## Problems from ion beams hitting stuff

Assuming you are using the cheaper and more plentiful argon or krypton ions (compared to Xenon) and you have a hefty 100 kV of acceleration voltage, they will be pretty damaging to sensitive components. At that energy they will both sputter atoms from surfaces they hit and implant below the surface, causing more damage. I don't think the total dose is going to eat through a hull, but it could craze a window or camera lens or solar panel. Anything requiring transparency or that has an important thin film coating is at risk.

Charging (and catastrophic discharge) of anything not well-grounded is also a problem to be aware of, but anything space-rated will already be able to handle some ion flux in space. It's the high energy nature of this ion beam that makes it different from the normal space environment, and its ability to erode and implant itself that's different.

• This seems like everything I need, a nice analysis. I'll wait a bit before accepting though, just in case. Commented Sep 3, 2019 at 1:49
• How long would you recon it'd take an ion beam to eat through an inch of aluminum if fired directly into it at full blast in a vacuum? (Major ballpark) Commented Sep 5, 2019 at 14:38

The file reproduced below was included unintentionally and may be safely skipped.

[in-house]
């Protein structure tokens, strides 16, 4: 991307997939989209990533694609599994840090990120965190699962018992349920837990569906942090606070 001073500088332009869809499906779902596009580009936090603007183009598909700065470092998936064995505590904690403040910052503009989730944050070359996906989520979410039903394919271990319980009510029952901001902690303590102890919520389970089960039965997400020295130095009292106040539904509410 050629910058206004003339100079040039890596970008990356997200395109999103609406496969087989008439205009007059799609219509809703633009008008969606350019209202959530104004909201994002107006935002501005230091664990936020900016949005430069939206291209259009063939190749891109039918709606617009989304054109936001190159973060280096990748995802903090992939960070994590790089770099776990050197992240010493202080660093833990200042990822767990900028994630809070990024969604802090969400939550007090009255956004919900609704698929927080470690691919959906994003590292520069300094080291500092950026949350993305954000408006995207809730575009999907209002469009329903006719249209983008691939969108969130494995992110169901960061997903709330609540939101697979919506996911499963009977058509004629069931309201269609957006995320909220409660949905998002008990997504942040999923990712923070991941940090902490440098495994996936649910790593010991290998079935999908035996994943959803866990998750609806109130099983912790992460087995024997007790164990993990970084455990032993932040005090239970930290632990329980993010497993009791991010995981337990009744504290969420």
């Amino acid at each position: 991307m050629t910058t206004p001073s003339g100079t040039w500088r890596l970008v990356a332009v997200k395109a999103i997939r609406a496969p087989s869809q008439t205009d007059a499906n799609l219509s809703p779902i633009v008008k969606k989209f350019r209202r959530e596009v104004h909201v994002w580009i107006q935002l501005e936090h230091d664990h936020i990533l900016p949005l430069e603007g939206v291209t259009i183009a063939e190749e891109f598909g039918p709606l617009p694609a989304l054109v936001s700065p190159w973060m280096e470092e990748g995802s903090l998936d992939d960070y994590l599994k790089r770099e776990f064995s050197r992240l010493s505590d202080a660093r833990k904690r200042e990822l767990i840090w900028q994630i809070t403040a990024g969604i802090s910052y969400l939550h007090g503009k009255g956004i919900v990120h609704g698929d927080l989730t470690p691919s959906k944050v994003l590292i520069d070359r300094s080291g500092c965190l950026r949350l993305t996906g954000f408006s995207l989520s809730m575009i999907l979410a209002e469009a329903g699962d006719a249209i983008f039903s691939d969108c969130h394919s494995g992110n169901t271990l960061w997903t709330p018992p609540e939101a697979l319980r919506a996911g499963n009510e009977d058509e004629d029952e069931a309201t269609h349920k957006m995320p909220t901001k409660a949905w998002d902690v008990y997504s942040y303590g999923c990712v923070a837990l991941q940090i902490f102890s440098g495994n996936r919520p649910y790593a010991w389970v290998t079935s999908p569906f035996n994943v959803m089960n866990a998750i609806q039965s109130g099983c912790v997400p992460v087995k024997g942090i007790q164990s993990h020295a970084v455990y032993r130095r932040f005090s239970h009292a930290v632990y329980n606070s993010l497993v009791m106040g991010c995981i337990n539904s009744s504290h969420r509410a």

• @MagicOctopusUrn a Coulomb is 6E+18 but a mole is 6E+22. Assuming a sputter yield of 1 atom per atom, and without doing any math, we can estimate that at 1 Ampere per cm^2 it would take you a day. But the flux from an ion engine would be way lower than that even at the output, and tens of meters away, even lower. I'd say don't worry about it.
– uhoh
Commented Sep 5, 2019 at 14:44
• So don't put your arm in front of it unless you're a robot at more than 10 meters away. Got it ;). Good rough visualization for how powerful they are. Commented Sep 5, 2019 at 14:47
• typo; a mole is 6E+23, not 6E+22. There are 10^5 seconds in a day, and that's 10^23/10^18. So fixing the typo doesn't change my estimate.
– uhoh
Commented Sep 5, 2019 at 15:02